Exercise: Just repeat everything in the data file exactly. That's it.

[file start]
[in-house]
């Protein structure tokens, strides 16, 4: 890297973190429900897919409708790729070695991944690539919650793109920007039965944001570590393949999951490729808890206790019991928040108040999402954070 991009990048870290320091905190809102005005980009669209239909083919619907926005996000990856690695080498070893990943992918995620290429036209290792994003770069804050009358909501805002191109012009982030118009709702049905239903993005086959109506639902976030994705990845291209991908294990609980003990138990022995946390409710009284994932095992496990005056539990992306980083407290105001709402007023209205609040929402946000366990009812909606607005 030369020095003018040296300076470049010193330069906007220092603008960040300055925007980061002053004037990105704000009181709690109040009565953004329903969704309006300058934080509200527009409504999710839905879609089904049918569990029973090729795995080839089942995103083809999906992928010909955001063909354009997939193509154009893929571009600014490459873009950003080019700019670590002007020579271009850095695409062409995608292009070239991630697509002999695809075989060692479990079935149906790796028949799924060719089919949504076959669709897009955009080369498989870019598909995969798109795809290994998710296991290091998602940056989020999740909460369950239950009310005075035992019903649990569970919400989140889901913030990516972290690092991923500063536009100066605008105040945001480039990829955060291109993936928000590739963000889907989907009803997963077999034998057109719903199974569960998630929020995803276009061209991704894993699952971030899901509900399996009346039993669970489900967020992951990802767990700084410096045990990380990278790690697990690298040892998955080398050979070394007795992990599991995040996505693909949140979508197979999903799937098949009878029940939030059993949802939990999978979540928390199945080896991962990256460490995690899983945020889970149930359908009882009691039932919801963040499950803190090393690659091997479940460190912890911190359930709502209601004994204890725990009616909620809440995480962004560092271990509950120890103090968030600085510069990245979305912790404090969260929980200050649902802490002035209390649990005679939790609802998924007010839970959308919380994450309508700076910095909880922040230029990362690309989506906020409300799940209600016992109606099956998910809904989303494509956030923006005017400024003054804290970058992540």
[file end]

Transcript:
[in-house]
């Protein structure tokens, strides 16, 4: 890297973190429900897919409708790729070695991944690539919650793109920007039965944001570590393949999951490729808890206790019991928040108040999402954070 991009990048870290320091905190809102005005980009669209239909083919619907926005996000990856690695080498070893990943992918995620290429036209290792994003770069804050009358909501805002191109012009982030118009709702049905239903993005086959109506639902976030994705990845291209991908294990609980003990138990022995946390409710009284994932095992496990005056539990992306980083407290105001709402007023209205609040929402946000366990009812909606607005 030369020095003018040296300076470049010193330069906007220092603008960040300055925007980061002053004037990105704000009181709690109040009565953004329903969704309006300058934080509200527009409504999710839905879609089904049918569990029973090729795995080839089942995103083809999906992928010909955001063909354009997939193509154009893929571009600014490459873009950003080019700019670590002007020579271009850095695409062409995608292009070239991630697509002999695809075989060692479990079935149906790796028949799924060719089919949504076959669709897009955009080369498989870019598909995969798109795809290994998710296991290091998602940056989020999740909460369950239950009310005075035992019903649990569970919400989140889901913030990516972290690092991923500063536009100066605008105040945001480039990829955060291109993936928000590739963000889907989907009803997963077999034998057109719903199974569960998630929020995803276009061209991704894993699952971030899901509900399996009346039993669970489900967020992951990802767990700084410096045990990380990278790690697990690298040892998955080398050979070394007795992990599991995040996505693909949140979508197979999903799937098949009878029940939030059993949802939990999978979540928390199945080896991962990256460490995690899983945020889970149930359908009882009691039932919801963040499950803190090393690659091997479940460190912890911190359930709502209601004994204890725990009616909620809440995480962004560092271990509950120890103090968030600085510069990245979305912790404090969260929980200050649902802490002035209390649990005679939790609802998924007010839970959308919380994450309508700076910095909880922040230029990362690309989506906020409300799940209600016992109606099956998910809904989303494509956030923006005017400024003054804290970058992540």